A group of Korean and U.S. researchers were able to perfectly mimic the moves of water strider to create a robotic bug that can not only walk on but also leap from water’s surface.
Although water walking may seem usual, researchers explained that it is quite a common phenomenon in some animals’ world. For instance, a creature that is small enough can make water’s surface tension work at its advantage and help it move around.
But jumping around on water is not that usual. Only a species of insects can achieve that by creating enough upward thrust to propel themselves ahead while walking on water. So, Seoul National University in South Korea (SNU) and Harvard scholars closely watched the moves of those creatures and issued a plan to simulate them in laboratory conditions.
A paper on the study, which was published Friday in the journal Science, even provides deeper insights into the physiological mechanism that allows water striders to perform their famous jumps.
Kyu-Jin Cho, senior researcher involved in the study and other projects led by the SNU’s Biorobotics Laboratory and Department of Mechanical and Aerospace Engineering, explained that the tiny insects must reach a perfect balance between speed and force of thrust in order not to break water’s surface tension and start to sink.
“Water’s surface needs to be pressed at the right speed for an adequate amount of time, up to a certain depth, in order to achieve jumping,”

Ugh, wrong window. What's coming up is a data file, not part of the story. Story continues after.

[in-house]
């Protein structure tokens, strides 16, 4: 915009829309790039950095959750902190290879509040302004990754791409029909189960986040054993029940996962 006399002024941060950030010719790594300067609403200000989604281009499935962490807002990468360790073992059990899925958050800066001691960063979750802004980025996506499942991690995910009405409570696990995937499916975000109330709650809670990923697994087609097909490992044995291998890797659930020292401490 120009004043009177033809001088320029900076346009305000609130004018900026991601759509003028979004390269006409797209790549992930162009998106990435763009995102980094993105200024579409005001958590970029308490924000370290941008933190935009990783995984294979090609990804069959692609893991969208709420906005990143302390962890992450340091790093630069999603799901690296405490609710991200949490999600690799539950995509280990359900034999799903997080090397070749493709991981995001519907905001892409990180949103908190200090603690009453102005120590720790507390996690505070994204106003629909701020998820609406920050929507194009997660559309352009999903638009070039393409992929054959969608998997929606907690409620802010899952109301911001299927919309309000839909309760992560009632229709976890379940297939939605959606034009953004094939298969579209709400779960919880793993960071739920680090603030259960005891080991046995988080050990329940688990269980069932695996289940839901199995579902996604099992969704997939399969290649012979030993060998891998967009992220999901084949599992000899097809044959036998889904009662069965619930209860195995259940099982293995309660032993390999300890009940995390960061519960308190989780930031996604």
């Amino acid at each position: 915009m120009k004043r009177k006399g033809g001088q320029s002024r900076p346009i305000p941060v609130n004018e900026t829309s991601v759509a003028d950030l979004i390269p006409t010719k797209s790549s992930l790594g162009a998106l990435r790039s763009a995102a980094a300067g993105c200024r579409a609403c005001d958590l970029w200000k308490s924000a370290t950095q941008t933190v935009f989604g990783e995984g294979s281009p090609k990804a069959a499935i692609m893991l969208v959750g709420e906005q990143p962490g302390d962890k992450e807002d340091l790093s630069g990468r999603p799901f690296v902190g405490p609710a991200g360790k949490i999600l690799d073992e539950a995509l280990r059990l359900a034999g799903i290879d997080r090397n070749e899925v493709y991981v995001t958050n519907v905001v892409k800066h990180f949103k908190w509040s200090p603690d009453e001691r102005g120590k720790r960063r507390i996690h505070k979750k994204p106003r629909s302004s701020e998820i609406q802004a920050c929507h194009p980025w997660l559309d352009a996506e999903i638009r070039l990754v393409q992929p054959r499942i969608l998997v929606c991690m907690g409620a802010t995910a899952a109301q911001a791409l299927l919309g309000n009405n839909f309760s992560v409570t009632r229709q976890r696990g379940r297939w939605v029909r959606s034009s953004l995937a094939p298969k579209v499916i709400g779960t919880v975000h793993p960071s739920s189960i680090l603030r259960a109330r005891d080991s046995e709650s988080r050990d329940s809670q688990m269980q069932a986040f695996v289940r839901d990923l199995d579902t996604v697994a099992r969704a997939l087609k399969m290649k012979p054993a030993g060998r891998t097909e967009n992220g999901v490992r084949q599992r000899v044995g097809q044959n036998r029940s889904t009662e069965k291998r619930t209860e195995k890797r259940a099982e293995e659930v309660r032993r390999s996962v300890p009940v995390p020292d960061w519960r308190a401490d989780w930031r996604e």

The research team explained that the water-strider’s legs were especially designed to perform the jumps. For instance, when the insect takes off from water’s surface its legs’ curved tips allow it to perform a spin-like movement that propels it upwards, scientists noted. This discovery was made by team member Ho-Young Kim, a robotics researcher working for the Department of Mechanical and Aerospace Engineering and head of the Micro Fluid Mechanics Lab.
Dr. Eunjin Yang, another Micro Fluid Mechanics Lab researcher and one of the lead-authors of the study, helped Prof. Kim with his water-strider research. Both researchers spent countless hours collecting the tiny insects and recording their every move with slow motion cameras.
But finding the mechanism behind the odd creatures’ ability of jumping on water took several tries and robotic bugs that could mimic the semi-aquatic insect’s smooth moves (see video below).
The water-strider inspired robots allowed researchers learn that there is a secret to water jumping that only a water strider knows – the bug/bot needs to maintain leg contact with water’s surface as long as it can before it performs the took off.
Image Source: Clapway
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